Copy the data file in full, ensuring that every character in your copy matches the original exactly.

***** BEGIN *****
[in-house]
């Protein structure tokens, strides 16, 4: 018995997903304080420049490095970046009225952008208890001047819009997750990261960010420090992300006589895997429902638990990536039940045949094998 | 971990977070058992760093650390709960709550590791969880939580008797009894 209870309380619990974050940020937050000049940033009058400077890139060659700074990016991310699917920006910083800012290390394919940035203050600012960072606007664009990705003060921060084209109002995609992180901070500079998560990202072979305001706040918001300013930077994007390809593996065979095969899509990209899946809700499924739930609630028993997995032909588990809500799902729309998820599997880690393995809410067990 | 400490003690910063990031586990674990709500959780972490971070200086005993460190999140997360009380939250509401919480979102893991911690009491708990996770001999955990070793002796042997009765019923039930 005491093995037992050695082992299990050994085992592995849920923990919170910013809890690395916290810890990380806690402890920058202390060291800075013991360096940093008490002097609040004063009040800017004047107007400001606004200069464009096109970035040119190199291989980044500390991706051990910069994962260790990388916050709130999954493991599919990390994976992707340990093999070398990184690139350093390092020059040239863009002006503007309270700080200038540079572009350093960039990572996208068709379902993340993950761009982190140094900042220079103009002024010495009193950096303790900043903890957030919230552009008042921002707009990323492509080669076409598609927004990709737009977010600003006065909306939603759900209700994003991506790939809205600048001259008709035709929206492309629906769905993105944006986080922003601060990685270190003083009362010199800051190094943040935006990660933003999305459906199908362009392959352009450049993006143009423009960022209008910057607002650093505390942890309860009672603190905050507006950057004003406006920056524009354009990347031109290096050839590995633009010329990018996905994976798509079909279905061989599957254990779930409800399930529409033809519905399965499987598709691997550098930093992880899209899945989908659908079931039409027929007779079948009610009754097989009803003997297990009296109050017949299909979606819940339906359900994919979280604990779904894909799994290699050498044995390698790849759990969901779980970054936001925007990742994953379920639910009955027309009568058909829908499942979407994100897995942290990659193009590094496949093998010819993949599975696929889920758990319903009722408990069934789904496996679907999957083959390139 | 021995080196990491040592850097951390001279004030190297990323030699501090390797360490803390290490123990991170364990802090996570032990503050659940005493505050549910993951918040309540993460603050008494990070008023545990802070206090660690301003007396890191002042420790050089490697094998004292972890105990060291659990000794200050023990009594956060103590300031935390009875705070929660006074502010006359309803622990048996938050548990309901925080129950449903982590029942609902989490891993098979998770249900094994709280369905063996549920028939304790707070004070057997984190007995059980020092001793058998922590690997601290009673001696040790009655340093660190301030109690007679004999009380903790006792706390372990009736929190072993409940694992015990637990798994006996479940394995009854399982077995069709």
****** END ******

[in-house]
């Protein structure tokens, strides 16, 4: 018995997903304080420049490095970046009225952008208890001047819009997750990261960010420090992300006589895997429902638990990536039940045949094998 | 971990977070058992760093650390709960709550590791969880939580008797009894 209870309380619990974050940020937050000049940033009058400077890139060659700074990016991310699917920006910083800012290390394919940035203050600012960072606007664009990705003060921060084209109002995609992180901070500079998560990202072979305001706040918001300013930077994007390809593996065979095969899509990209899946809700499924739930609630028993997995032909588990809500799902729309998820599997880690393995809410067990 | 400490003690910063990031586990674990709500959780972490971070200086005993460190999140997360009380939250509401919480979102893991911690009491708990996770001999955990070793002796042997009765019923039930 005491093995037992050695082992299990050994085992592995849920923990919170910013809890690395916290810890990380806690402890920058202390060291800075013991360096940093008490002097609040004063009040800017004047107007400001606004200069464009096109970035040119190199291989980044500390991706051990910069994962260790990388916050709130999954493991599919990390994976992707340990093999070398990184690139350093390092020059040239863009002006503007309270700080200038540079572009350093960039990572996208068709379902993340993950761009982190140094900042220079103009002024010495009193950096303790900043903890957030919230552009008042921002707009990323492509080669076409598609927004990709737009977010600003006065909306939603759900209700994003991506790939809205600048001259008709035709929206492309629906769905993105944006986080922003601060990685270190003083009362010199800051190094943040935006990660933003999305459906199908362009392959352009450049993006143009423009960022209008910057607002650093505390942890309860009672603190905050507006950057004003406006920056524009354009990347031109290096050839590995633009010329990018996905994976798509079909279905061989599957254990779930409800399930529409033809519905399965499987598709691997550098930093992880899209899945989908659908079931039409027929007779079948009610009754097989009803003997297990009296109050017949299909979606819940339906359900994919979280604990779904894909799994290699050498044995390698790849759990969901779980970054936001925007990742994953379920639910009955027309009568058909829908499942979407994100897995942290990659193009590094496949093998010819993949599975696929889920758990319903009722408990069934789904496996679907999957083959390139 | 021995080196990491040592850097951390001279004030190297990323030699501090390797360490803390290490123990991170364990802090996570032990503050659940005493505050549910993951918040309540993460603050008494990070008023545990802070206090660690301003007396890191002042420790050089490697094998004292972890105990060291659990000794200050023990009594956060103590300031935390009875705070929660006074502010006359309803622990048996938050548990309901925080129950449903982590029942609902989490891993098979998770249900094994709280369905063996549920028939304790707070004070057997984190007995059980020092001793058998922590690997601290009673001696040790009655340093660190301030109690007679004999009380903790006792706390372990009736929190072993409940694992015990637990798994006996479940394995009854399982077995069709």